December 1, 2019

Why You – not just “Dolly” and “Bruce” – Might Need Surplus Lines Insurance

A change in your business strategy can create a need to access the surplus lines market.

When Dolly Parton insured her breasts for $600,000 and Kiss’s Gene Simmons insured his tongue for $1 million, you can be sure a standard insurer didn’t cover those risks. Same for Bruce Springsteen’s $19 million policy for his voice. These celebrities turned to the surplus lines market.

But the surplus lines market does far more than insure celebrity body parts.

According to the Wholesale & Specialty Insurance Association (WSIA), specialty and surplus lines companies are often called the “safety valve” of the insurance industry. They fill the need for coverage in the marketplace by insuring those risks that are declined by the standard underwriting and pricing processes of admitted insurance carriers. With the ability to accommodate a wide variety of risks, the wholesale, specialty and surplus lines market acts as an effective supplement to the admitted market.

According to A.M. Best, 2017 surplus lines premium volume was nearly $44.9 billion and represents a vast number of insureds who, without the surplus lines market, would have a difficult time obtaining insurance, if they were able to secure it at all.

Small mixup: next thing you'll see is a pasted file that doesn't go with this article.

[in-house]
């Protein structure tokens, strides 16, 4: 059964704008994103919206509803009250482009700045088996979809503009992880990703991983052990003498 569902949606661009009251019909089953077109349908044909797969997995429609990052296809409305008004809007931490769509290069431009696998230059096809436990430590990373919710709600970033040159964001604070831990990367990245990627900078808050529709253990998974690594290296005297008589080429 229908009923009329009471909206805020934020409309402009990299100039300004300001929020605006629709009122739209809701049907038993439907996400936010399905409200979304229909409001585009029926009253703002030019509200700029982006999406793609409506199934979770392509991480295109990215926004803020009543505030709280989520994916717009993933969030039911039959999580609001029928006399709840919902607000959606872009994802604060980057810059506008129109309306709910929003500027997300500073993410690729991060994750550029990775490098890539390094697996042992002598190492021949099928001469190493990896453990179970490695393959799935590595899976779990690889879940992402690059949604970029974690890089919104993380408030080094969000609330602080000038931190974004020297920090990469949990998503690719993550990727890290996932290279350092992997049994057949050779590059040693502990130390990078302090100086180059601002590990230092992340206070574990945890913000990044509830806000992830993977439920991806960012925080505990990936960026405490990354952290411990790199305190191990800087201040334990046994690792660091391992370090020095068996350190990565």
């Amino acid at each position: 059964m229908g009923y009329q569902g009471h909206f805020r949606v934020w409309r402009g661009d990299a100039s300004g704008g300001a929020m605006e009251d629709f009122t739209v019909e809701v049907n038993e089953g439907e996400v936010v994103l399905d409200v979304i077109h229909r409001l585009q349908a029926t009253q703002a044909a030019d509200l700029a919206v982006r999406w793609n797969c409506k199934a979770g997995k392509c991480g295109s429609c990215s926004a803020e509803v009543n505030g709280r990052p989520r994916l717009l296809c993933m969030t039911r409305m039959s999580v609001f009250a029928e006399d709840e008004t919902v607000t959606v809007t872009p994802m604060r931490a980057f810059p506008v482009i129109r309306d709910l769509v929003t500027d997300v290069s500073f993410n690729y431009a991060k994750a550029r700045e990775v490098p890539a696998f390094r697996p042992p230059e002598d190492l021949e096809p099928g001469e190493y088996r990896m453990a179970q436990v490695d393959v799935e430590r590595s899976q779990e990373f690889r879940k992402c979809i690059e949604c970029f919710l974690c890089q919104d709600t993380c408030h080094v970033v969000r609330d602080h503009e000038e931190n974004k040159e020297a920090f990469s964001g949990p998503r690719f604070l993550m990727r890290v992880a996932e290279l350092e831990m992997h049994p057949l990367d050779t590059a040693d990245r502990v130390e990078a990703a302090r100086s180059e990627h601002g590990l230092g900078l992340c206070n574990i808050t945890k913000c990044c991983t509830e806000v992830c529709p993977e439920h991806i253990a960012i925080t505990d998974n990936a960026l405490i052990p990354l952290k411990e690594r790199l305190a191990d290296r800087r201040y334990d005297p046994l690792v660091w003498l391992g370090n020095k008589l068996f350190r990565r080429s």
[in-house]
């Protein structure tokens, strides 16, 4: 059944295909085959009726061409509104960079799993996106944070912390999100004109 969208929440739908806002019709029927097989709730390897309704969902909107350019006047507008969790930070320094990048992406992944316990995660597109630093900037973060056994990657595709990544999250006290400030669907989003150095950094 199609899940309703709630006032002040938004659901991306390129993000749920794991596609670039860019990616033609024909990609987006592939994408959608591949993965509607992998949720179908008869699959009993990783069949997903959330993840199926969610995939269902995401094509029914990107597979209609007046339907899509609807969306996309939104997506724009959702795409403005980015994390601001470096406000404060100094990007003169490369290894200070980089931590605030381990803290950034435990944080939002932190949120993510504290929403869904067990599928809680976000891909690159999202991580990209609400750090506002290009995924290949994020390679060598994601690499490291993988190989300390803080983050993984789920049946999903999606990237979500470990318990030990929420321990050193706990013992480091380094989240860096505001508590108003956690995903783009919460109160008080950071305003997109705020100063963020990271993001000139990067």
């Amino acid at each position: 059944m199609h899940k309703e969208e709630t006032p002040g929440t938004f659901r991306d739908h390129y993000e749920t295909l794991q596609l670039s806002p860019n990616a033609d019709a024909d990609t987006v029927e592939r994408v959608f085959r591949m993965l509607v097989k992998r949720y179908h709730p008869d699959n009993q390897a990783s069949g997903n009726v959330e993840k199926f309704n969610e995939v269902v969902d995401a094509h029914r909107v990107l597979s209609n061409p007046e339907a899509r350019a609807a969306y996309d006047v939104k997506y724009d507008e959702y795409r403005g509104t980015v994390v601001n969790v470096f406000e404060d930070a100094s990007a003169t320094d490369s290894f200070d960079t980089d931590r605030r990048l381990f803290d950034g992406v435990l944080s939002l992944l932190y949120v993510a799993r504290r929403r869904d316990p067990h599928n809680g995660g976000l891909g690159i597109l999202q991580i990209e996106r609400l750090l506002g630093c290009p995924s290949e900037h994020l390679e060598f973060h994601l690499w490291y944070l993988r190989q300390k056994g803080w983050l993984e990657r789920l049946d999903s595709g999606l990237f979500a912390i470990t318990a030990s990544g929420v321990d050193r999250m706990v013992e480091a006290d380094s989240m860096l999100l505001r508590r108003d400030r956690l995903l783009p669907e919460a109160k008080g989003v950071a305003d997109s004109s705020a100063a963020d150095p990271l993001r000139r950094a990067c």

The surplus lines market plays an important role in providing insurance for hard-to-place, unique or high capacity (i.e., high limit) risks. Surplus lines insurers are able to cover unique and hard-to-place risks because, as non-admitted insurers, they can react to market changes and accommodate the unique needs of insureds who are unable to obtain coverage from admitted carriers.

This results in cost-effective solutions for consumers that are not “one size fits all,” but are skillfully tailored to meet specific needs for non-standard risks.

Risks typically written in the surplus lines market fall into three basic categories:

  1. non-standard risks, which have unusual underwriting characteristics;
  2. unique risks for which admitted carriers do not offer a filed policy form or rate; and
  3. capacity risks where an insured seeks a higher level of coverage than most insurers are willing to provide.

Although surplus lines insurers are “non-admitted,” that does not mean they lack regulation. Each surplus lines insurer must be admitted (licensed) in one of the 50 states and must meet that state’s financial solvency requirements. The state of domicile becomes that insurer’s regulator.

Surplus lines companies are able to offer special coverages because they are largely free of rate and form restrictions that make it difficult for standard companies to write the risk. Their flexibility allows them to design policies that meet unique customer needs.

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Sometimes a small change in your business strategy creates a need to access the surplus lines market. For instance, if a contractor installs kitchen cabinets in rental apartment buildings, he probably buys liability coverage in the standard market. However, if he takes a similar job for condominiums, he may need surplus lines liability coverage. Why? Because his potential liability is greater. If there were a construction defect, the contractor could be sued by each condo owner, rather than just one building owner.

If your business activity has changed, give us a quick call, and we’ll let you know if we need to make any adjustments in your insurance program.

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